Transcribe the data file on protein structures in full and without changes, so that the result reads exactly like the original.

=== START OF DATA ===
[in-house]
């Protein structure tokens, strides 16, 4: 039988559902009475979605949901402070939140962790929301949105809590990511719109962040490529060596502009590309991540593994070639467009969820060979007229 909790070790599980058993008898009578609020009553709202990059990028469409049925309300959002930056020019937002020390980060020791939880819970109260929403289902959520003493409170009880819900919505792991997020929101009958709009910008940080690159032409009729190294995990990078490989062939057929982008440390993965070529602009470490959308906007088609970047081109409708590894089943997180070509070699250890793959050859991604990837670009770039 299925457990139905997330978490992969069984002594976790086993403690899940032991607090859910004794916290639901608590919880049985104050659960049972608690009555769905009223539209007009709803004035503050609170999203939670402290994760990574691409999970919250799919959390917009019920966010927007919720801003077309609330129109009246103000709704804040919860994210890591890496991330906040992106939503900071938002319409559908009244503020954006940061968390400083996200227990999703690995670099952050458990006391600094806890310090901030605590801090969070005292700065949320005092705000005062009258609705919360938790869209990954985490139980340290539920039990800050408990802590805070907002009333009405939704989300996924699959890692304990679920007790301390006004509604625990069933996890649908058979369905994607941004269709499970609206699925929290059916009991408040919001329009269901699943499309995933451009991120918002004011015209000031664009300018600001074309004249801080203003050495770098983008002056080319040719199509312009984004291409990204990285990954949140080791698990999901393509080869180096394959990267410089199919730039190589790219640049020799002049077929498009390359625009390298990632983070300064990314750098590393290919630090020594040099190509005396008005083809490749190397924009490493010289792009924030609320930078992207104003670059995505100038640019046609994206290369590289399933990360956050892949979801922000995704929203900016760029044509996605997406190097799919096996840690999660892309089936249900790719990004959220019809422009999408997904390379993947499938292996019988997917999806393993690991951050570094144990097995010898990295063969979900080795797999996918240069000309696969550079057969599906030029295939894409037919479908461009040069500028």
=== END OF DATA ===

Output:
[in-house]
């Protein structure tokens, strides 16, 4: 039988559902009475979605949901402070939140962790929301949105809590990511719109962040490529060596502009590309991540593994070639467009969820060979007229 909790070790599980058993008898009578609020009553709202990059990028469409049925309300959002930056020019937002020390980060020791939880819970109260929403289902959520003493409170009880819900919505792991997020929101009958709009910008940080690159032409009729190294995990990078490989062939057929982008440390993965070529602009470490959308906007088609970047081109409708590894089943997180070509070699250890793959050859991604990837670009770039 299925457990139905997330978490992969069984002594976790086993403690899940032991607090859910004794916290639901608590919880049985104050659960049972608690009555769905009223539209007009709803004035503050609170999203939670402290994760990574691409999970919250799919959390917009019920966010927007919720801003077309609330129109009246103000709704804040919860994210890591890496991330906040992106939503900071938002319409559908009244503020954006940061968390400083996200227990999703690995670099952050458990006391600094806890310090901030605590801090969070005292700065949320005092705000005062009258609705919360938790869209990954985490139980340290539920039990800050408990802590805070907002009333009405939704989300996924699959890692304990679920007790301390006004509604625990069933996890649908058979369905994607941004269709499970609206699925929290059916009991408040919001329009269901699943499309995933451009991120918002004011015209000031664009300018600001074309004249801080203003050495770098983008002056080319040719199509312009984004291409990204990285990954949140080791698990999901393509080869180096394959990267410089199919730039190589790219640049020799002049077929498009390359625009390298990632983070300064990314750098590393290919630090020594040099190509005396008005083809490749190397924009490493010289792009924030609320930078992207104003670059995505100038640019046609994206290369590289399933990360956050892949979801922000995704929203900016760029044509996605997406190097799919096996840690999660892309089936249900790719990004959220019809422009999408997904390379993947499938292996019988997917999806393993690991951050570094144990097995010898990295063969979900080795797999996918240069000309696969550079057969599906030029295939894409037919479908461009040069500028």